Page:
However, “as long as the danger of war persists and there
is no international authority with the necessary competence and
power, governments cannot be denied the right of lawful self-de
fense, once all peace efforts have failed.”
The strict conditions for
legitimate defense by military force
require rigorous consideration. The gravity of such a decision
makes it subject to rigorous conditions of moral legitimacy. At one
and the same time:
the damage inflictedby the aggressor on the nationor community
of nations must be lasting, grave, and certain;
all other means of putting an end to it must have been shown to
be impractical or ineffective;
there must be serious prospects of success;
the use of arms must not produce evils and disorders graver than
the evil to be eliminated. The power of modern means of destruc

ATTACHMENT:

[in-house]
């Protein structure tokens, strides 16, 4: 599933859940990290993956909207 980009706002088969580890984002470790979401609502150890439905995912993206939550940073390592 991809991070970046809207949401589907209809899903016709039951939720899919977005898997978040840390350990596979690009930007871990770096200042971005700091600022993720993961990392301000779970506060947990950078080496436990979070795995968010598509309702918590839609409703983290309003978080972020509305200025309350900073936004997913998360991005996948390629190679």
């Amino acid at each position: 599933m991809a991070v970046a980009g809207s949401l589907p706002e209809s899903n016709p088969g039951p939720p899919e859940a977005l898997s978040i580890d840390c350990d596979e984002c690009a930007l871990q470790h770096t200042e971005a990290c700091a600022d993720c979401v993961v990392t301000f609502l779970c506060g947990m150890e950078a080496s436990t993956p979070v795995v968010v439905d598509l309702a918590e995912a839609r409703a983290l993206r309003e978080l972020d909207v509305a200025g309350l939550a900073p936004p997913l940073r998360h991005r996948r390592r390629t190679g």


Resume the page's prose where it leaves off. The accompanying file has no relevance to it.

tion weighs very heavily in evaluating this condition.
These are the traditional elements enumerated in what is called
the “just war” doctrine.
The evaluation of these conditions for moral legitimacy
belongs to the prudential judgment of those who have responsibil
ity for the common good.
Public authorities, in this case, have the right and duty to
impose on citizens the
obligations necessary for national defense.
Those who are sworn to serve their country in the armed
forces are servants of the security and freedom of nations. If they
carry out their duty honorably, they truly contribute to the com
mon good of the nation and the maintenance of peace.
Public authorities should make equitable provision for
those who for reasons of conscience refuse to bear arms; these are
nonetheless obliged to serve the human community in some other
The Church and human reason both assert the permanent
validity of the
moral law during armed conflict.
“The mere fact that
war has regrettably broken out does not mean that everything
becomes licit between the warring parties.”
79 § 4.
79 § 5.
79 § 3.
79 § 4.